Each week we travel to a new village and live in a children’s home with a Pastor, his family, and about 10 other children. These kids are selected to live there so they may have an opportunity to go to an English-speaking school, live in an indigenous community, grow in their faith, and be mentored throughout their lifetime. Each week, we serve the home and community by organizing activities including: worship, games, reading, art, gardening, praying in the village, and cleaning. At the end of the week, we invite the entire village to a special church service.
The difficult part?
I find myself living in humility, nearly every moment, of everyday. Maybe it is because I am sweating 24/7? Modest really is hottest when we have to be covered from our shoulders to our ankles in the 100 degree heat.
During mealtimes, we eat on the floor and scoop up the food with our rights hands. I’m left-handed, but not in India! And of course, the spicy food makes me sweat even more. But it’s worth it because it is sooooooo good :).
We use a squatty potty, which is basically a hole in the ground. In the mornings we bucket shower; and usually, the shower is in the same small room with the squatty potty. It was definitely a growing experience sharing this space with 10 boys or girls.
Every day is filled with something I have never tried nor seen before. While I’m in it, it’s uncomfortable, but at the end of the week I am grateful for it.
We hear the endearing name, “Sister, sister!” about one thousand times during the day. It is a term of respect and honor. It was so precious to see how fast these boys and girls showed us love. And it just so happens, we fell in love just as quickly.
After a long day at school, they would jump into our arms. And before bedtime, they would hug us with an enthusiastic, “Good night sister!!”. Even before sunrise, on my way to the restroom, I would be greeted by these sweet voices. I was not ready for a good morning, but the kids were more than ready. They were wide-awake, already hand-washing their clothes and slapping them on the concrete to dry while shouting, “GOOD MORNING SISTER!!”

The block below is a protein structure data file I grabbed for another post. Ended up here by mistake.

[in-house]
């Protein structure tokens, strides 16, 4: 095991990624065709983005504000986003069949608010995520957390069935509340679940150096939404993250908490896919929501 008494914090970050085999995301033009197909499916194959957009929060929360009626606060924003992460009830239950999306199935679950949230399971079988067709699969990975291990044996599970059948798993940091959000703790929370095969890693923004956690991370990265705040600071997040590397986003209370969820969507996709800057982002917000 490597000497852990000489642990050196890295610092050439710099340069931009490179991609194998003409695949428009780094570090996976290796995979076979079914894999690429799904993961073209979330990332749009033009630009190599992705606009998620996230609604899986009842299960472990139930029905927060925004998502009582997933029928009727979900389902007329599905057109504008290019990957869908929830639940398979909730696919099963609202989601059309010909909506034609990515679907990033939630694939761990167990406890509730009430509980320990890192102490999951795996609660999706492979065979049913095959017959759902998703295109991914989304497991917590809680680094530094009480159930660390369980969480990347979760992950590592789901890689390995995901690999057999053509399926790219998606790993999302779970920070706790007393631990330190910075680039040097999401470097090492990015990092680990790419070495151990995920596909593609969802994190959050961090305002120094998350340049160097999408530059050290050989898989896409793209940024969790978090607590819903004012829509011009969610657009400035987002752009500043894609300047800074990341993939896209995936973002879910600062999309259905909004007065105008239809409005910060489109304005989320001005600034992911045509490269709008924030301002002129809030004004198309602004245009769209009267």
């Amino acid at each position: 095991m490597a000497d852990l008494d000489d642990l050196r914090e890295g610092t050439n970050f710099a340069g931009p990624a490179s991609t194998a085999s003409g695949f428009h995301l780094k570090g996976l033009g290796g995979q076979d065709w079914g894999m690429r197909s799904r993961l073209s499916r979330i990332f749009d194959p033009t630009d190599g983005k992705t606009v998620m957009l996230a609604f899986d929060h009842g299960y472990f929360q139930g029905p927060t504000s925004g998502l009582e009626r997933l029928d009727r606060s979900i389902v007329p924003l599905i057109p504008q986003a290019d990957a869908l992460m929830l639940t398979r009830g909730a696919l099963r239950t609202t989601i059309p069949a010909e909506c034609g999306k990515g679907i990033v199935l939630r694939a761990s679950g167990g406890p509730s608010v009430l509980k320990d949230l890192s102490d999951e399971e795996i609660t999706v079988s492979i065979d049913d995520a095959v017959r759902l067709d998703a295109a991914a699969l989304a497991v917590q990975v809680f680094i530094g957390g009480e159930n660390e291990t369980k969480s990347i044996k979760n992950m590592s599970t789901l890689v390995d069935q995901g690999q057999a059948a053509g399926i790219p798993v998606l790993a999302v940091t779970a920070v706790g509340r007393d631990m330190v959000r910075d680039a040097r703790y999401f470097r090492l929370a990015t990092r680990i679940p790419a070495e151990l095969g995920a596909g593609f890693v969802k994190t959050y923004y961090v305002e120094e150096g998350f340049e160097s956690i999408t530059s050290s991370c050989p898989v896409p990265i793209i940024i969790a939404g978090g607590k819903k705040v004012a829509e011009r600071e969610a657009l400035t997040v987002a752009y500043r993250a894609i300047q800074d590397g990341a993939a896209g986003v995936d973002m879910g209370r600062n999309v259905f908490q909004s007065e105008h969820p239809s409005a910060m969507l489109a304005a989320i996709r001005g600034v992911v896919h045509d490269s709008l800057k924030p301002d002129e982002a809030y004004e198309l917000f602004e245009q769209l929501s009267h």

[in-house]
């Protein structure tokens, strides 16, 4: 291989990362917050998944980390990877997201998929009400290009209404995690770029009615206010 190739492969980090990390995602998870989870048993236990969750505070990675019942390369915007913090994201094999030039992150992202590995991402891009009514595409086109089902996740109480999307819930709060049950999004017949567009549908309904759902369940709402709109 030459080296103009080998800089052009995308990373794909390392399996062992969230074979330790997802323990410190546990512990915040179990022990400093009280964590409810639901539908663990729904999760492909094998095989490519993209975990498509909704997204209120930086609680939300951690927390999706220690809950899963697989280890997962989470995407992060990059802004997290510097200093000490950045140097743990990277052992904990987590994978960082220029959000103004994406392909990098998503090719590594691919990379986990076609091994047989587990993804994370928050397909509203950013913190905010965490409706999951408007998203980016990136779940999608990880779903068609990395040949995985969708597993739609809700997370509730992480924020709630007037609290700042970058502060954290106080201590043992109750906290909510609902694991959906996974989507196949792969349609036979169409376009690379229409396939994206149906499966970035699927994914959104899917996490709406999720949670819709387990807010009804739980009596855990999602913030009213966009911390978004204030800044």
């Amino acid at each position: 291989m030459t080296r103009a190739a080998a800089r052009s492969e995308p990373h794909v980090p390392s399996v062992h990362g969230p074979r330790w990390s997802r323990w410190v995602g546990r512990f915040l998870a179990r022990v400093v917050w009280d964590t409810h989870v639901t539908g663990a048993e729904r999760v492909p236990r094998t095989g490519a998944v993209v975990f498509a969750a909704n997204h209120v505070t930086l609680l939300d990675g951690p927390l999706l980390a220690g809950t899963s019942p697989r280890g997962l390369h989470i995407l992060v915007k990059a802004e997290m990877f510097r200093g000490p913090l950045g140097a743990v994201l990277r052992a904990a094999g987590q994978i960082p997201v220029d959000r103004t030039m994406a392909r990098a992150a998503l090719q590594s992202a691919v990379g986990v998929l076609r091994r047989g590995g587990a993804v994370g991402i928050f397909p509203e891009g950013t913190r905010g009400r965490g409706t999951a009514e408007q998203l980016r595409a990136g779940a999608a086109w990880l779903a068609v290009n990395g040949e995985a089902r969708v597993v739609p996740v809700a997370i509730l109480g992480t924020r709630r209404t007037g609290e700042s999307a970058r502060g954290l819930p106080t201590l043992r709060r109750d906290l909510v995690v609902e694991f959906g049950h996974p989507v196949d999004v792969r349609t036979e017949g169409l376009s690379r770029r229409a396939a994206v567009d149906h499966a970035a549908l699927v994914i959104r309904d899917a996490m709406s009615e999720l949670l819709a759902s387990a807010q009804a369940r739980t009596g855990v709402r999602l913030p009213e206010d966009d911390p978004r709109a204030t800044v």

If we needed more water, they would reach for our water bottles, and with a smile, ask, “More water, sister?”. Instantly, I would think, no it’s ok, I can get it myself! We would sit on the ground and not a second later they came out with a chair, “No sister, sister, sit here. Please!” It’s ok, I don’t mind, I can sit on the ground! We came here to serve you! We want to bless you, but you keep giving us so much.
And as each week carried on, the honor, servitude, and blessings from our new brothers and sisters multiplied.
Last week, we stayed at girls home where we had the blessing to grow very close to the Pastor’s daughters who were thirteen, seventeen, and nineteen. Throughout the week, we discovered just how different our cultures were. “You’ve never had peanut butter?!” we exclaimed. Our new sisters were in for a treat because my teammate carries jars of jiffy peanut butter in her pack (we all have priorities for what to carry and I definitely appreciate hers!).
Our last morning there, we handed over the jar of peanut butter and a box of crackers. “No sister, no, no! You take that with you.” the oldest replied. After going back and forth a few times, she quietly replied with a smile on her face, “Thank you sister.”
We all sobbed as we said goodbye. Our team, Ama (mom), and the pastor’s daughters were in tears as our taxi pulled away. All week these women served us with their entire heart and soul. They welcomed us into their home and spent every moment honoring and loving us. And still, they expected nothing from us. Not even the smallest gift that we could offer. There were no strings attached, just the pure love of a servant heart.
And what exactly is a servant’s heart?
These girls have it. It is the heart of Christ. The heart of a Savior who is humble and meek enough to come to earth to serve mankind. Yet, even though He took on the nature of a servant, He was strong enough to take on the sin of the world and overcome death.
Do nothing out of selfish ambition or vain conceit. Rather, in humility value others above yourselves, not looking to your own interests but each of you to the interests of the others. In your relationships with one another, have the same mindset as Christ Jesus: Who, being in very nature God, did not consider equality with God something to be used to his own advantage; rather, he made himself nothing by taking the very nature of a servant, being made in human likeness. And being found in appearance as a man, he humbled himself by becoming obedient to death– even death on a cross! -Philippians 2:1-8
I never imagined peanut butter would play a role in our ministry in India, but I also did not expect to find sisterhood halfway across the world. Oh the joy of the World Race.